This documentary feels like it should be a Christopher Guest film, given both its focus – competitive table setting – and its kooky cast of characters. But it’s all too real as competitive table setting is a thing at county fairs in California, apparently.
If you’ve seen a documentary about a group of people getting ready for a competition, you’ve essentially seen this movie. There are any number of documentaries like this and of course there’s also Best in Show.
But the advantage of this form is that if you get the right type of competition and you get the right people, it can be quite entertaining for the audience. In this case, it’s unlikely most of us know about competitive table setting, so that’s one advantage. And then the people in this competition are, well, something. Some of them really do feel like they could be in a Christopher Guest movie if they were only slightly exaggerated.
- There’s a woman who’s been doing it for a couple of decades and who wins frequently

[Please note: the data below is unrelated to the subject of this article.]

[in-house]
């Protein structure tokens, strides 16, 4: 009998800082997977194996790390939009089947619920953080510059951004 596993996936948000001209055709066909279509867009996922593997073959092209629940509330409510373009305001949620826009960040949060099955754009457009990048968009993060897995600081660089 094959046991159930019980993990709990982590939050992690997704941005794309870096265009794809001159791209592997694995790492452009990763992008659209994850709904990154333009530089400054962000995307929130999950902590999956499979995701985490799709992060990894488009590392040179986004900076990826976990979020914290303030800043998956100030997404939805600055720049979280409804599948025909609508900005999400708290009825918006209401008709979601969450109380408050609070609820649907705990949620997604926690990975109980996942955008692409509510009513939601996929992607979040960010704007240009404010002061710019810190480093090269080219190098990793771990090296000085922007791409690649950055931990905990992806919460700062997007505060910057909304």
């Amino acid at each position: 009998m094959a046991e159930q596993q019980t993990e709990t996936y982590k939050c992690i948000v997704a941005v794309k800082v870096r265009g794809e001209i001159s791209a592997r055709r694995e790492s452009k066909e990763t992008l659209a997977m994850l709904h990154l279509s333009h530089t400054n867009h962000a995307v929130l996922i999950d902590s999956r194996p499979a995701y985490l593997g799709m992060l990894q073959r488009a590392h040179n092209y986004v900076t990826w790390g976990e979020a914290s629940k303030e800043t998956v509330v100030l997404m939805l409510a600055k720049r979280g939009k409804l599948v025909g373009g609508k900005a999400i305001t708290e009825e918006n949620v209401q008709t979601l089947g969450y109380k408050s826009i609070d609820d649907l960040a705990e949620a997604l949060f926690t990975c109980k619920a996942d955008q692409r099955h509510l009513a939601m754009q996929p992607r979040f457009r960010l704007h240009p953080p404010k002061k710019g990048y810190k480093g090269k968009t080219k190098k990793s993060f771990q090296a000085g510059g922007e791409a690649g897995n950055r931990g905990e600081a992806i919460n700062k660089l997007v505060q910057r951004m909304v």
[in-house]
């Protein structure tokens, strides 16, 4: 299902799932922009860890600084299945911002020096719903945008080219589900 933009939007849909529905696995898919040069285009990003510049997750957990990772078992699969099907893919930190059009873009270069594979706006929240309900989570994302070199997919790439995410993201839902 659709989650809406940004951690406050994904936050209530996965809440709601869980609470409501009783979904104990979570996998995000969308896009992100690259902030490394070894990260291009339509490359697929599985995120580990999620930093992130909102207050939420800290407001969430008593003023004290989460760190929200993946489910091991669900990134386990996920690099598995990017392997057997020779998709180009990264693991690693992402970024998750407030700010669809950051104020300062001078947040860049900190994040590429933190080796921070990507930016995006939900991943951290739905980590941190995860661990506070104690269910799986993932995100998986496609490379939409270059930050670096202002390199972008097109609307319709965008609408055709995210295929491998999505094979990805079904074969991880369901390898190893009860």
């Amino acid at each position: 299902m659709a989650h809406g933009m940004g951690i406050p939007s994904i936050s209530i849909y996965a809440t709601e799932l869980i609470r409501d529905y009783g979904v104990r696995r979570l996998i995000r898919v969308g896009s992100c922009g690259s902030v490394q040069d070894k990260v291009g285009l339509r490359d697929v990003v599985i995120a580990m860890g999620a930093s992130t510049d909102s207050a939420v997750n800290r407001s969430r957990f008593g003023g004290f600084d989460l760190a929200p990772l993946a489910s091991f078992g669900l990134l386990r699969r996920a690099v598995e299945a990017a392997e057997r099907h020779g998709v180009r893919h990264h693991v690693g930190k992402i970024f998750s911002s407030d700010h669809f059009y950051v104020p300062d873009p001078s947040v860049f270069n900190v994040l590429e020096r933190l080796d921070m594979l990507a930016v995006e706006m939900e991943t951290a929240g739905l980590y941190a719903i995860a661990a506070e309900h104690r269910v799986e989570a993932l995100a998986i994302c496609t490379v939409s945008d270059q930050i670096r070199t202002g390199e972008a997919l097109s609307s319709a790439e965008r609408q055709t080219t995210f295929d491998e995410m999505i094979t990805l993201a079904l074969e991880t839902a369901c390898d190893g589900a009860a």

- There’s a mother-daughter team that has been competing against each other for most of the past two decades
- There’s the “artist” who tries to provoke debates with her tables (seriously)
- There’s a woman who preserves her tables from previous competitions (with up to 8 in her home at any one time)
- There’s a woman who hasn’t done it long but seems to win every time (she seems to understand the judges’ minds)
- There’s an aquafit team
- And there’s a man who is slowly losing everything.
With the exception of the man, who is really sympathetic and easy to root for, these people are, well, kind of silly. And they almost all say things that let you know they don’t know much about the world outside of southern California and their passions. They are characters and they’re the kind necessary for a movie like this to succeed.
Humans are a fascinating bunch and a movie like this, about a competition like this is a reminder that we will find all sorts of weird things to care about and take seriously.